The turmoil in the world's stock markets is finally starting to catch up with the airline industry. Tumbling share prices have forced the Austrian Government to delay plans to reduce its holdings in Austrian Airlines (AUA) with a Sch800 million ($68 million) capital increase.

The decision places a question mark against a series of high profile privatisations planned by state-owned European airlines in the coming months.

The collapse of airline shares has seen blue chip companies like British Airways and Lufthansa suffer huge falls in prices. Even the announcement of the oneworld alliance with American Airlines, Qantas and Cathay Pacific failed to revive a BA share price which fell from a 12-month high of 721p ($12) to just 360p on 30 September. Lufthansa has suffered a similar fate as its price has fallen to DM32 ($19) compared with a high of DM56 for the past 12 months.

Prospects for airline shares were further damaged by a warning from Dutch airline KLM, which admits that the "-impact of the economic downturn in Asia is extending globally, based on current booking volume of business, and yields are expected to fall below budget for the remainder of the year".

In the face of such a collapse in confidence, AUA, which has been in profit since 1994, says it has decided to hold off its privatisation move for the time being.

The issue may now take place next year, "depending on developments in the financial market", says the airline. AUA insists, however, that it is sticking to its 2003 target to achieve the full capital increase.

The company's supervisory board had recently approved a plan to increase the carrier's current capital of Sch2.6 billion by a share issue worth a further Sch1.3 billion. The Austrian Government, which now holds 51.9% of the airline, would not participate in the share issue, leading to a dilution of its holding in the airline.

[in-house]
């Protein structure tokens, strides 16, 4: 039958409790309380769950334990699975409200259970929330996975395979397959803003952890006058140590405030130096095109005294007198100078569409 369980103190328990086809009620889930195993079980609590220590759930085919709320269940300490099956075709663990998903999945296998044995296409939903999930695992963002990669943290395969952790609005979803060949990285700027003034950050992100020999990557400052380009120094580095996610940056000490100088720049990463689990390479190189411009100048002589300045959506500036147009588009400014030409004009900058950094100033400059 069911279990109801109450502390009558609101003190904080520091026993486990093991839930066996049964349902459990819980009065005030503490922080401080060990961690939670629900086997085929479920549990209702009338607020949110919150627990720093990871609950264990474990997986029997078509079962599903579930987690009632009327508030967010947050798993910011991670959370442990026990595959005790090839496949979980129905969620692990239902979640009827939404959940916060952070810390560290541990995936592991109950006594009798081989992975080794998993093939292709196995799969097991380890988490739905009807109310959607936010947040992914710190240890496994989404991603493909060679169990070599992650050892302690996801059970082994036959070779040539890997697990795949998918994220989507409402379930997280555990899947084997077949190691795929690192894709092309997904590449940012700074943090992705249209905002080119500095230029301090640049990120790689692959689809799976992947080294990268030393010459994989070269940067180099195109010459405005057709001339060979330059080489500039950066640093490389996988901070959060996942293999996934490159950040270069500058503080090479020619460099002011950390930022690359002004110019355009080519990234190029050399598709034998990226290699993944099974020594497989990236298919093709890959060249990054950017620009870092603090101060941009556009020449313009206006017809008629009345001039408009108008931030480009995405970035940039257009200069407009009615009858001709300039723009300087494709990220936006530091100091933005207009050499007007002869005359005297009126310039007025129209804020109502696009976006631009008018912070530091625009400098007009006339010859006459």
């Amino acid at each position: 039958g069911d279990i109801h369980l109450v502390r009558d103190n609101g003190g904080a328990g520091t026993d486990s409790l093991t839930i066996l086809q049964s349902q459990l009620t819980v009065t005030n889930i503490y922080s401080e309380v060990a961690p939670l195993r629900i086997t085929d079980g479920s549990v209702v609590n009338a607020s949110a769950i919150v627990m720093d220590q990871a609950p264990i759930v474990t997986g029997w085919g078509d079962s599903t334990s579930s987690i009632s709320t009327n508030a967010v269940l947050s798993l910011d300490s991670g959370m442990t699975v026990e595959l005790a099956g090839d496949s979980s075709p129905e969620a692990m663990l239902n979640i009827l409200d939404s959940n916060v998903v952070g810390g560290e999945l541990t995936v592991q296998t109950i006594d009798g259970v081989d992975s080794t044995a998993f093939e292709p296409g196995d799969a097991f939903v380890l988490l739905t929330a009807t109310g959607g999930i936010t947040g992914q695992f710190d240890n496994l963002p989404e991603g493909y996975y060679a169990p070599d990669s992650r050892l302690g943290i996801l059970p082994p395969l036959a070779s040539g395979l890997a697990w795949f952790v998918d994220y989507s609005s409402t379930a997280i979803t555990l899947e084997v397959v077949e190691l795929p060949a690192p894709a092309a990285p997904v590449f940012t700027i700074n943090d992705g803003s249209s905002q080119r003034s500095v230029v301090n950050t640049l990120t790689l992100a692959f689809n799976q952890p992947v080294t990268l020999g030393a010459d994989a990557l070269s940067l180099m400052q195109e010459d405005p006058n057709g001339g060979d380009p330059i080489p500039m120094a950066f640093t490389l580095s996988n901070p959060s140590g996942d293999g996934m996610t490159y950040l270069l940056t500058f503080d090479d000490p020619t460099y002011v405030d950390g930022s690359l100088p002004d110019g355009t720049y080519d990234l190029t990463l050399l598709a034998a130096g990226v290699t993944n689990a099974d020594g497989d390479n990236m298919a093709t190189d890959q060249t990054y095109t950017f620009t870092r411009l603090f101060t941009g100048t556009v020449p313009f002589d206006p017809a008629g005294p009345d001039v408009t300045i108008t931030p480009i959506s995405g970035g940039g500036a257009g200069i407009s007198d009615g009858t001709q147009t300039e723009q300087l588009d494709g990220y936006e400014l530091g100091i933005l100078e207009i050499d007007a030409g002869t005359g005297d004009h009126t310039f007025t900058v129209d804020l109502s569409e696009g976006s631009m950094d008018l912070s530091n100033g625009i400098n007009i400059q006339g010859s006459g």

The first stage was to be a Sch800 million capital boost scheduled for the fourth quarter of this year, which would have reduced the state's share in the airline to just under 40%. AUA's other shareholders include Austrian banks and insurance companies (15%), Swissair (10%), All Nippon Airlines (9%), and Air France (1.5%). The remaining 12.6% is held by other institutions and private shareholders.

The trend towards delay was amplified by Jersey European Airlines' decision to reconsider a flotation of up to 35% planned for later this year. A final decision is expected in the next few weeks. The privately held company, which has reported a 56% rise in pre-tax profits to £5.2 million, says it will float only if the market conditions are right.

Attention now will focus on the planned privatisation of two of Europe's largest state-owned airlines - Air France and Alitalia. Although the companies are acting as though it is business as usual, financial analysts reckon the continuing nervousness in financial markets will almost certainly delay the forthcoming privatisations of the two carriers.

Both are set for full or partial privatisations by early next year, but Chris Avery of London-based Paribas echoes the sentiments of analysts that the unravelling of share prices in the major airlines reflects a situation which he says makes it -"unlikely that market sentiment will be strong enough for privatisations early next year".

Alitalia was due to release to the market the remaining 66.7% held by government-owned IRI in November. Air France is to offer 20%of its capital to the stock market by early next year.

Source: Flight International